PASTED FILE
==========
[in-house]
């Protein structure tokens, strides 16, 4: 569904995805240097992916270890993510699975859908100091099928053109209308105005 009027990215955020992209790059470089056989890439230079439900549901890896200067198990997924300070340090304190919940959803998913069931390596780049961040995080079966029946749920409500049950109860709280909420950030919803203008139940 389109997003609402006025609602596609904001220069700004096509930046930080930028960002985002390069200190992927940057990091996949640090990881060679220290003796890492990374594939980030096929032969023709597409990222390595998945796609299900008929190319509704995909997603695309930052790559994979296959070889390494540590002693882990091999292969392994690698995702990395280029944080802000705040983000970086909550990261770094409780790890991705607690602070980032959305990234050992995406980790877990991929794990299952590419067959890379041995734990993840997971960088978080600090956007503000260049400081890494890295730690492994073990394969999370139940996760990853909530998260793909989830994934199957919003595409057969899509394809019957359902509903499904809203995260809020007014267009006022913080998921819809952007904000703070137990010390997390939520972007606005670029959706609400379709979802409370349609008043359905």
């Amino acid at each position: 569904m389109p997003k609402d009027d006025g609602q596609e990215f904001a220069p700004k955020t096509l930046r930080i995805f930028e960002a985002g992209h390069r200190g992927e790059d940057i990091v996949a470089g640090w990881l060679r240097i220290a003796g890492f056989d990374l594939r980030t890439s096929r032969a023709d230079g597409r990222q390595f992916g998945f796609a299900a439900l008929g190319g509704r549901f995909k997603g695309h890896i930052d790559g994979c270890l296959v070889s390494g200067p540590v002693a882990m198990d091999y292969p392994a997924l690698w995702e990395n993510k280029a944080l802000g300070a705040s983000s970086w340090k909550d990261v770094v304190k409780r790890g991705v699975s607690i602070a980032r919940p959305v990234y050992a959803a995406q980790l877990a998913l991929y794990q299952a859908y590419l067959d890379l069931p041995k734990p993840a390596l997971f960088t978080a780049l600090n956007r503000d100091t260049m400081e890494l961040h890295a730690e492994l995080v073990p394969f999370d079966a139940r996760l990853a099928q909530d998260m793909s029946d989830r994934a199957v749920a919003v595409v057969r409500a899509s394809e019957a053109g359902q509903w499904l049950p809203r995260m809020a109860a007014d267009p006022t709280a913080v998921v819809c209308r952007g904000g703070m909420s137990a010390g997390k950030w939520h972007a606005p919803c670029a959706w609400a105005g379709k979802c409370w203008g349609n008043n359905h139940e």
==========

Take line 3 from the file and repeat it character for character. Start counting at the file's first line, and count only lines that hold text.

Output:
């Amino acid at each position: 569904m389109p997003k609402d009027d006025g609602q596609e990215f904001a220069p700004k955020t096509l930046r930080i995805f930028e960002a985002g992209h390069r200190g992927e790059d940057i990091v996949a470089g640090w990881l060679r240097i220290a003796g890492f056989d990374l594939r980030t890439s096929r032969a023709d230079g597409r990222q390595f992916g998945f796609a299900a439900l008929g190319g509704r549901f995909k997603g695309h890896i930052d790559g994979c270890l296959v070889s390494g200067p540590v002693a882990m198990d091999y292969p392994a997924l690698w995702e990395n993510k280029a944080l802000g300070a705040s983000s970086w340090k909550d990261v770094v304190k409780r790890g991705v699975s607690i602070a980032r919940p959305v990234y050992a959803a995406q980790l877990a998913l991929y794990q299952a859908y590419l067959d890379l069931p041995k734990p993840a390596l997971f960088t978080a780049l600090n956007r503000d100091t260049m400081e890494l961040h890295a730690e492994l995080v073990p394969f999370d079966a139940r996760l990853a099928q909530d998260m793909s029946d989830r994934a199957v749920a919003v595409v057969r409500a899509s394809e019957a053109g359902q509903w499904l049950p809203r995260m809020a109860a007014d267009p006022t709280a913080v998921v819809c209308r952007g904000g703070m909420s137990a010390g997390k950030w939520h972007a606005p919803c670029a959706w609400a105005g379709k979802c409370w203008g349609n008043n359905h139940e």